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June 28, 1942 - Image 1

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Michigan Daily, 1942-06-28

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Weather

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43

Editorial
America's Future
Is Shaped By Union .. «

Slightly Warmer.

offmomwammo

VOL. LI. No. 11-S
FBI Reveals
Bold Landing
Of Saboteurs
By Nazi Subs
Eight Enemy Agents Are
seized By Government
As Huge Diabolical Plot
For Sabotage Is Foiled
Scheme Shows 'It
Can Happen Here'
NEW YORK, June 27.-(AP)-Eight
German experts in sabotage, landed
from submarines on the American
coast with money and explosives for
a two-year campaign of terror
against American war industry have
been captured by the Federal Bureau
of Investigation, J. Edgar Hoover an-
nounced tonight.
All are former U.S. residents, sev-
eral are former German-American
Bundsmen and two are citizens of
the United States. One was once a
member of the Michigan National
Guard.
A group of four men, graduates
of school for sabotage in Berlin, came
ashore on Long Island east of New
York City the night of June 13 and
the other four at Ponte Vedra Beach
near Jacksonville, Fla., three nights
later, Hoover said.
Land From Sub
The New York group landed from
a submarine which stood 500 yards
offshore and dispatched them in a
rubber boat. Once ashore the quar-
tet of wreckers buried their Nazi uni-
forms in the sand of Amagansett Bay
together with their TNT, fuses, time
clock firing devices for delayed ac-
tion bombs and other equipment for
sabotage. Donning civilian clothing
they separated and came to New
York City.
The Florida group acted similarly,
the FBI chief related.
Hoover said the men were equipped
for two years of work and had listed
under questioning a number of ob-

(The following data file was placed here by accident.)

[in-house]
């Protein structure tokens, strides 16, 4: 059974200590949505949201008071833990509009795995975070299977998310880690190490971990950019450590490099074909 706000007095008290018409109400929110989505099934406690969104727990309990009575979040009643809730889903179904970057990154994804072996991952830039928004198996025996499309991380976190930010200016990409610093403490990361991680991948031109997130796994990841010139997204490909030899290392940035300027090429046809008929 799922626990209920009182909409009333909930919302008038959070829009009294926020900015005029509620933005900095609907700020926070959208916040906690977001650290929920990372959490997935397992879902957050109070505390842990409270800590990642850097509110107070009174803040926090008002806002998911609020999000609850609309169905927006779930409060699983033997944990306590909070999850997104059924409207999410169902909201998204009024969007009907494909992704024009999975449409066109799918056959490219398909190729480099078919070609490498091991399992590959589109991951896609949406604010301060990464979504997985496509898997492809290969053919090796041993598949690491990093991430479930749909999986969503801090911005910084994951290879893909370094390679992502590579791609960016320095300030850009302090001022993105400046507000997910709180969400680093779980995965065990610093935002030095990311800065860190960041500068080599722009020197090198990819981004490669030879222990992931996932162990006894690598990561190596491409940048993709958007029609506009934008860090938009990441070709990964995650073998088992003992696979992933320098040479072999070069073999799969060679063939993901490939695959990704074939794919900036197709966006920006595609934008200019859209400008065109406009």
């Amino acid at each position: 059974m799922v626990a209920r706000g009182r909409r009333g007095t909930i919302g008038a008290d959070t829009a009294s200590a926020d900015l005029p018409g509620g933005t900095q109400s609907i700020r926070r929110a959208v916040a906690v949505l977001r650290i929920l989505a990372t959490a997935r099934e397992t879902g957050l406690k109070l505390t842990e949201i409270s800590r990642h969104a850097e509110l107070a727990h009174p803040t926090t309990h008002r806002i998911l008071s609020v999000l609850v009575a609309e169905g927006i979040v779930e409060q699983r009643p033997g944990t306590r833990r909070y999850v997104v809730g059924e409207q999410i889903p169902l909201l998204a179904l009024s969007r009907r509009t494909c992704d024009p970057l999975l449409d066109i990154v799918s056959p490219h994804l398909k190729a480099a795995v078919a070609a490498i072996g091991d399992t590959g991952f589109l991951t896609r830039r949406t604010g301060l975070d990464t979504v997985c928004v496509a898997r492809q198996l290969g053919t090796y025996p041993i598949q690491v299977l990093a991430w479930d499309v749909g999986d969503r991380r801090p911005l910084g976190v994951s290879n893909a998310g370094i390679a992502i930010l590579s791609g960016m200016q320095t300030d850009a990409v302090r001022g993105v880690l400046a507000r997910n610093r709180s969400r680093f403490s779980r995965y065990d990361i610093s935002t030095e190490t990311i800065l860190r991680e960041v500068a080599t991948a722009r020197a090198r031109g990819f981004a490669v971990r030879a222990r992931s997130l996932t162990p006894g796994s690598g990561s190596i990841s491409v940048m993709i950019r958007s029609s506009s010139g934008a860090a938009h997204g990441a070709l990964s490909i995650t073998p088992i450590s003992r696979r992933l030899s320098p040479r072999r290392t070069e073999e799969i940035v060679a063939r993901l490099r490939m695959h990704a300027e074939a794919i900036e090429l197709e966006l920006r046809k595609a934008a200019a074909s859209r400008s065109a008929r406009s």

jectives."
These included the Aluminum Cor-
poration of America's plants at Al-
coa, Tenn., Massena, N. Y., and East
St. Louis, Ill.; the Cryolite plant at
Philadelphia, manufacturing light
metals; the Chesapeake and Ohio
Railroad in industrial areas; Hell
Gate Bridge, New York City; the
Pennsylvania Railroad Terminal at
Newark, N. J., and all bridges on
which transportation was carried in
the New York area.
Other Objectives
Other objectives, Hoover said, were
the inland waterways systems, a ser-
ies of canal locks on the Ohio River
near Cincinnati, the New York City
water supply system, conduits in
Westchester County, hydroelectric
plants at Niagara Falls, and railroad
tracks on the famous Horseshoe
Curve near Altoona, Pa.
Hoover added they planned to
plant bombs in locker rooms at rail-
road stations and in department
stores to create panic and break
down civilian morale.
Included in the equipment they
buried at the landing beaches were
several types of bombs, including
one type which resembles lumps of
coal.
Hoover said that all the saboteurs
Turn to Page 2, Col. 3

Conferences
On Education
To Begin Here
Highlighting a full program of
extra-classroom summer activities,
the School of Education will begin
a series of conferences on "State and
National Trends in Education" at
4:05 p.m. tomorrow in the University
High School Auditorium when Dean
J. B. Edmonson lectures on "What
Is Ahead in Education."
Open to the general public and
also offering academic credit to
graduates and advanced undergrad-
uates in the education school, the
series is under the direction of Dean
Edmonson with the , assistance of
Gerald L. Poor. The lectures are to
be given by members of the school's
summer session staff and by guest
lecturers. They will be held at 4:05
p.m. Mondays to Thursdays in the
University High Auditorium.

ANN ARBOR, MICHIGAN, SUNDAY, JUNE 28, 1942

2:15 A.M. FINAL

U. S. Secret Air Base
Built Up In British Isles

Reinforced Libyan Army Stands
Against Powerful Axis Columns;
Allied Diversion Move Promised

Definite
RAF

Size Of
Fighters

American Force Still Uncertain;
Active Over Occupied Europe

LONDON, June 27.-(Al)-A large
vanguard of the United States Army
Air Corps is established in the Brit-
ish Isles and is making preparations
at a secret base to bomb Germany
soon in mass attacks coordinated
with those of the Royal'Air Force.
How far the preparations have ad-
vanced the actual size of American
aerial units were military secrets,
but authoritative sources said the
men were already deployed to join the
great assaults such'as those on Bre-
men, Cologne, Essen, Rostock, Lue-
beck and other German industrial or